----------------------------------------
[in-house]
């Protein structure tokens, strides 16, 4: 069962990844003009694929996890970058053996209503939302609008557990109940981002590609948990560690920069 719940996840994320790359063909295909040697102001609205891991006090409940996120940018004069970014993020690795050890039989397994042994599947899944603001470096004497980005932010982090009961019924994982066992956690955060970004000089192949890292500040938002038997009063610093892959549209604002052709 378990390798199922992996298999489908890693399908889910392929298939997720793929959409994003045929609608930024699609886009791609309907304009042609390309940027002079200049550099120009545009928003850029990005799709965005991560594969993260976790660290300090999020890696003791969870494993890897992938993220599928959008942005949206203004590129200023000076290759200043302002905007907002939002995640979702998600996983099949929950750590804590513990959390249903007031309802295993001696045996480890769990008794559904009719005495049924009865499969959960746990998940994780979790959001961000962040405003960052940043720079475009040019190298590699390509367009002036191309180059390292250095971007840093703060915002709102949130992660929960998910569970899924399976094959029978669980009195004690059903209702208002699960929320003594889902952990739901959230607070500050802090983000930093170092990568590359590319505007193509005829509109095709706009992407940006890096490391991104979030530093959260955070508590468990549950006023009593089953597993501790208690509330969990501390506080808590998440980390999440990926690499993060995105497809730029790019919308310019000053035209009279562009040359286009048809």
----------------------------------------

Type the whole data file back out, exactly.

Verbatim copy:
[in-house]
């Protein structure tokens, strides 16, 4: 069962990844003009694929996890970058053996209503939302609008557990109940981002590609948990560690920069 719940996840994320790359063909295909040697102001609205891991006090409940996120940018004069970014993020690795050890039989397994042994599947899944603001470096004497980005932010982090009961019924994982066992956690955060970004000089192949890292500040938002038997009063610093892959549209604002052709 378990390798199922992996298999489908890693399908889910392929298939997720793929959409994003045929609608930024699609886009791609309907304009042609390309940027002079200049550099120009545009928003850029990005799709965005991560594969993260976790660290300090999020890696003791969870494993890897992938993220599928959008942005949206203004590129200023000076290759200043302002905007907002939002995640979702998600996983099949929950750590804590513990959390249903007031309802295993001696045996480890769990008794559904009719005495049924009865499969959960746990998940994780979790959001961000962040405003960052940043720079475009040019190298590699390509367009002036191309180059390292250095971007840093703060915002709102949130992660929960998910569970899924399976094959029978669980009195004690059903209702208002699960929320003594889902952990739901959230607070500050802090983000930093170092990568590359590319505007193509005829509109095709706009992407940006890096490391991104979030530093959260955070508590468990549950006023009593089953597993501790208690509330969990501390506080808590998440980390999440990926690499993060995105497809730029790019919308310019000053035209009279562009040359286009048809």